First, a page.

Three Best Practices for Customer Engagement

If a picture is worth a thousand words, what’s below is worth five hundred billion. Why? Because $500 billion was roughly the global advertising spend in 2013.

Looking at the graph, it’s obvious that an increasing share of that is wasted.

Building a strong business is no longer about declaring the brand to be this or that in a TV spot or magazine ad: it’s about proving it every day, in every single transaction, with every customer.


Taken from a thought-leadership article appearing in the Harvard Business Review the story accompanying the graph makes clear this new reality: if you’re thinking in terms of ROI and measurement of actual values (and you should be) then the article will appeal to you. It makes the case that on your balance sheet your relationship with individual customers is now worth twice as much as your measured brand value. Brand value, as a share of balance sheet assets, has fallen by almost half in the past ten years while customer value has doubled.

So what should you do? Quit your ad campaigns? Unlikely: awareness is still part of acquisition. But instead of focusing primarily on advertising – which most brands do – focus on customer retention and loyalty. Not loyalty as in “here’s 50 points toward a beach umbrella (with our logo on it…) that you can earn in a few years”, but rather loyalty as in “I will repeatedly buy from you and tell my friends about you if they ask.” What’s the easiest way to ensure that? Get to know your customers as individuals and engage with them as such: learn about what they like, and consistently deliver that. Here’s how.

1. Respond Promptly

When a customer calls, you have a standard for response. When a customer walks in to your store, same thing. But what about a post on Twitter? In a study conducted by Maritz, the majority of brands failed to respond at all while separately, of those that did, the majority had response targets of 2 hours, 4 hours, or even longer. That used to be OK; in contemporary connected markets, it’s not.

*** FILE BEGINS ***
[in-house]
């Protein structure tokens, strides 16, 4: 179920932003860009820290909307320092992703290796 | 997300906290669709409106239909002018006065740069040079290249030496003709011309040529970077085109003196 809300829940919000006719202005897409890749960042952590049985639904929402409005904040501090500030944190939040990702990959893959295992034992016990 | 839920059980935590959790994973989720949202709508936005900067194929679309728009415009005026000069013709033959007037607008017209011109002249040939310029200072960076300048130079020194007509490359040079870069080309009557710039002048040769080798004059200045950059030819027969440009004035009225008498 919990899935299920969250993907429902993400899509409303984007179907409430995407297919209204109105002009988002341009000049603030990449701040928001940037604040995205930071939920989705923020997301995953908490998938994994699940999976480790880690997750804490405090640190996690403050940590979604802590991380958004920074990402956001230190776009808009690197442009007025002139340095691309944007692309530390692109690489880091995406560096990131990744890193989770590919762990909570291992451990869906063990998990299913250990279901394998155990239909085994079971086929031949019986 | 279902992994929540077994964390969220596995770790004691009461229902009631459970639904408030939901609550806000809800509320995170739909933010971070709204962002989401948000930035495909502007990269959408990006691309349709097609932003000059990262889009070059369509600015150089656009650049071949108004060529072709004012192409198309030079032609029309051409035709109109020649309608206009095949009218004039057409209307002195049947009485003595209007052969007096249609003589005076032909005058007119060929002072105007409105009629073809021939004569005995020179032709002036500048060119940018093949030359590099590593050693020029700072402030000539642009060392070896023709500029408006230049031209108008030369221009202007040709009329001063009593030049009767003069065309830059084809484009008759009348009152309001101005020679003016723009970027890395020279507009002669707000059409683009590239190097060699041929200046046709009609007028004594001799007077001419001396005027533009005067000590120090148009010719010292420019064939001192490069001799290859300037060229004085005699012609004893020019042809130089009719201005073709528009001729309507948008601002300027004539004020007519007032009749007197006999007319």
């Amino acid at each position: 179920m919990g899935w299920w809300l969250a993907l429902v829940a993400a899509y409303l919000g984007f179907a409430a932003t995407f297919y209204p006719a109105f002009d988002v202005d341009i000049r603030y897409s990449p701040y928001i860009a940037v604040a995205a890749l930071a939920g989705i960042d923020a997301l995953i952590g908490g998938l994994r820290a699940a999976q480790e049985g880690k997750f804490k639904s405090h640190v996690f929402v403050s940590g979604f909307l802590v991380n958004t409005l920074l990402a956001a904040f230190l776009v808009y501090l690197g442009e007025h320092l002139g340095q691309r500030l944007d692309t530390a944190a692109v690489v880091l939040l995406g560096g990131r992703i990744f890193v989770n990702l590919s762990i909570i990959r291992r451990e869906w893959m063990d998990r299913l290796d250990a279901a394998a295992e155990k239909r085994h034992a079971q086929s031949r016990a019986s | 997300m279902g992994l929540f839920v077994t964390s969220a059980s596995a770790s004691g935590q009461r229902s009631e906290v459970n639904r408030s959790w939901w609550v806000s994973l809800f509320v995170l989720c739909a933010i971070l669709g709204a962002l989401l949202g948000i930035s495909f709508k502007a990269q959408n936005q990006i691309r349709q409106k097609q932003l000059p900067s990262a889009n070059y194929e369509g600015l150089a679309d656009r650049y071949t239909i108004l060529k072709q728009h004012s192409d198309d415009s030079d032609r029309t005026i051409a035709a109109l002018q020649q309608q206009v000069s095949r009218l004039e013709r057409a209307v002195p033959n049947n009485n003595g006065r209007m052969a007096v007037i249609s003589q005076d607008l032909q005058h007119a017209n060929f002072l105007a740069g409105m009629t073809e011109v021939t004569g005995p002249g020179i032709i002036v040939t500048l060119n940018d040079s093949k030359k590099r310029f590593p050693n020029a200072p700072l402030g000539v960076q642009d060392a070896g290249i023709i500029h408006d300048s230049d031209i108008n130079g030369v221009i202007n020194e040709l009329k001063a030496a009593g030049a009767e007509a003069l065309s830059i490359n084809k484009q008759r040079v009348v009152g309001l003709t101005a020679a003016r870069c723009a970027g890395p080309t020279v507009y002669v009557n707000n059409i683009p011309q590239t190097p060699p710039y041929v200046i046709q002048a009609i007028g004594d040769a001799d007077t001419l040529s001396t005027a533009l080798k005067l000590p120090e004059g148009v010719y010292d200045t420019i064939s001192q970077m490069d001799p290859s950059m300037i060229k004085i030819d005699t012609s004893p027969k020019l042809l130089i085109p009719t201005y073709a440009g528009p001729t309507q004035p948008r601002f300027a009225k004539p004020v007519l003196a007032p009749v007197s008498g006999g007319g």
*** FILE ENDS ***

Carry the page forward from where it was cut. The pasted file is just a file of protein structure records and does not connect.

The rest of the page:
Best of class response times for high-tech consumer, telecom, media and entertainment, and financial services is now on the order of thirty minutes, with some response time targets as fast as 90 seconds. 90 seconds. The fact is customers are more likely to buy when you respond: a New York University proved it, as if you needed a study to know that.

2. Engage Your Organization

It’s an all-too-common practice that Marketing and PR still own customer response. But consider: just because the social media channels have “media” in the name doesn’t mean your social response needs to be limited to “Wow, we’re so sorry. Please email us”. For brands with basic social customer, the bar has been raised there too: it’s no longer sufficient to define responses in a script and force agents with limited process knowledge to fend-off customers with advanced questions they really can’t answer.

To be sure, agents can answer-in an excellent, efficient manner-questions like “Why does my statement show a $12 charge when I was expecting a credit?” It’s better from a business perspective to spend $3 on social rather than $30 on a call to address questions like that. But what happens when your customers asks “In considering our renewal, which blade server best fits my needs?” You need to engage subject matter experts across your organization: can your social response team do that?

3. Share the Love

Finally, share the love. When your customers experience satisfactory resolution to specific issues, and in particular those using social channels, those conversations should be shared. Not just on Twitter where your employees probably can’t see them but internally, on monitor walls and real-time desktop dashboards. Build employee excitement around collaboration social channel participation. 

When employees see customer’s questions their first thought is “I didn’t realize that so many of our customers had that problem!” The result is better products and services. The second thought? “I could help answer that…I know what to do to fix it.” There is simply no better way to get expert assistance for agents who often do not know the answer than to appeal to the experts within your own organization.

So there you have it. Customer value is at an all-time high: it looks less and less a winning strategy to pour money into Superbowl ads. Instead, empower your organization to engage and get to know your customers. Build relationships through timely responses that encourage loyalty and brand advocacy.

Related reading